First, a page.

20 days after leaving Marsh Harbor in the Bahamas, we made land fall in Horta, Azores!
What a magnificent welcome we received from our dear pals at S/V Gerty! It was nothing short of amazing! They waited for our arrival in the middle of the night, and they come on board Oroboro with a bottle of champagne and 2 SIM cards!
The Azores - an archipelago made of 9 islands - have always been on our bucket list, and we're ecstatic to be exploring 4 of them:
We've seen a lot during our voyages, but the Azores have left us speechless. These islands are pure, unspoiled gems.
Unlike other tourist hotspots, the Azores have yet to be hit by mass tourism, and we hope it stays that way! Here, you won't find towering skyscrapers, condos or gated communities. Instead, the people are authentic and kind-hearted. Most visitors here come by sailboat, after an arduous ocean journey.
I know it sounds crazy, but my buddy Philippe always chuckles when I say that Ilha do Faial feels like Switzerland smack dab in the middle of the Atlantic. But it's true! The island is exceptionally tidy - there isn't a scrap of rubbish to be found. The cows are delighted, and the cheese (and wine) are simply incredible. The locals are lovely, and the scenery is simply breathtaking!
Our very first task was to paint the Oroboro mural - a sailor's custom to get divine protection throughout their journey. So Yuka got at it:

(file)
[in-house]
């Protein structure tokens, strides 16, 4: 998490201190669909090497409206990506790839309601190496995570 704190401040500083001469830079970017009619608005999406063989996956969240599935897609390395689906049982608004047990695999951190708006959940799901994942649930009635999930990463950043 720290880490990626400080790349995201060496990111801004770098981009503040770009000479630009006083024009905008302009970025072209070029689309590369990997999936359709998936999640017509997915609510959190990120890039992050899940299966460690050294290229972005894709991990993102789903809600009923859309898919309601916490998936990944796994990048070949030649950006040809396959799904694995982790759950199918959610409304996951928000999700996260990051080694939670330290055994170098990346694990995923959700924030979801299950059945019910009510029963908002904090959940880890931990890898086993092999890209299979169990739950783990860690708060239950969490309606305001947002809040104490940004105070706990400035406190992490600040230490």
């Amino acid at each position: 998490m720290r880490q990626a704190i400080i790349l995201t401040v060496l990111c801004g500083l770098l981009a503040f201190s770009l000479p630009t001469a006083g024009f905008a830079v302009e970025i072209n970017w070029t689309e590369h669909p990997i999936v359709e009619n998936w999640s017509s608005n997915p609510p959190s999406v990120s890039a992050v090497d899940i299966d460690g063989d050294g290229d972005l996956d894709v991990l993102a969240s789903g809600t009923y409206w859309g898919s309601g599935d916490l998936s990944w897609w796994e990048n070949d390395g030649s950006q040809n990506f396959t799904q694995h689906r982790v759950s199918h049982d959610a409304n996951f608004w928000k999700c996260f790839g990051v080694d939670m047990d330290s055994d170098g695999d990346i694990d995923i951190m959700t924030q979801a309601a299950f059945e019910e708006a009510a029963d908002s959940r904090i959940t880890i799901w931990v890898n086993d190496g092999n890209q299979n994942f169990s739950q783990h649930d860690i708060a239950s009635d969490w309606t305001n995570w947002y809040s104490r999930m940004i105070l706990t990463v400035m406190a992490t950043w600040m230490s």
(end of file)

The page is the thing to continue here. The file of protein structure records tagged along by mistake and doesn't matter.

The final result was fantastic:
Once the sacred mission was accomplished, we visited the legendary Peter Cafe Sport, a real institution for Ocean Crossing Sailors who make it this far:
I’m not a Jin person, but Peter’s Jin do Mar is just fantastic. We still have a bottle on board Oroboro.
Next mission was to explore the island, so we went for a very long hike:
The roads of Faial are perfect for a motorcycle ride. I wish I had my Ducati… Zero traffic, no pot holes, it’s a real race track. They should move the Isla of Man Tourist Trophy here:
All of this kicking and driving grew an appetite, so here we are buying their wonderful cheese:
The next island, Ilha do Pico, is also known as the Black Island for its black volcanic soils, which nourish its vineyards that return a fabulous and unique wine: The Verdelho.
It’s the tallest volcano in the mid Atlantic ridge:
The landscape is characterized by an extensive network of long, spaced apart black basalt stone walls. These walls were erected to protect the vines from the wind and the salty sea spray:
We stocked the boat with these incredible wines:
Viticulture was introduced in the Azores by the Franciscan friars in the 15th century.
Pico is the main wine producing island and because of the soil and climate the vineyards are tiny plots (2 to 6 bush of vines per square) and the yield is very low.
These volcanic wines produced by Antonio Maçanita are blends of indigenous varieties and fully incorporate the salt, wind and volcanic character of this wind swept landscape. Not sure if you can find this wine anywhere else, but if you do, give it a try!
The villages and the coast are insanely beautiful:
It was a whaling village, and the old whaling factory is now a very interesting museum:
Sao Jorge is spectacular, and by accident we run into a small surfing enclave
The landscape is unique, and here they make a really nice cheese.
Ponta Delgada was our last stop before heading out at sea again. The town is very nice, and the coast is really beautiful.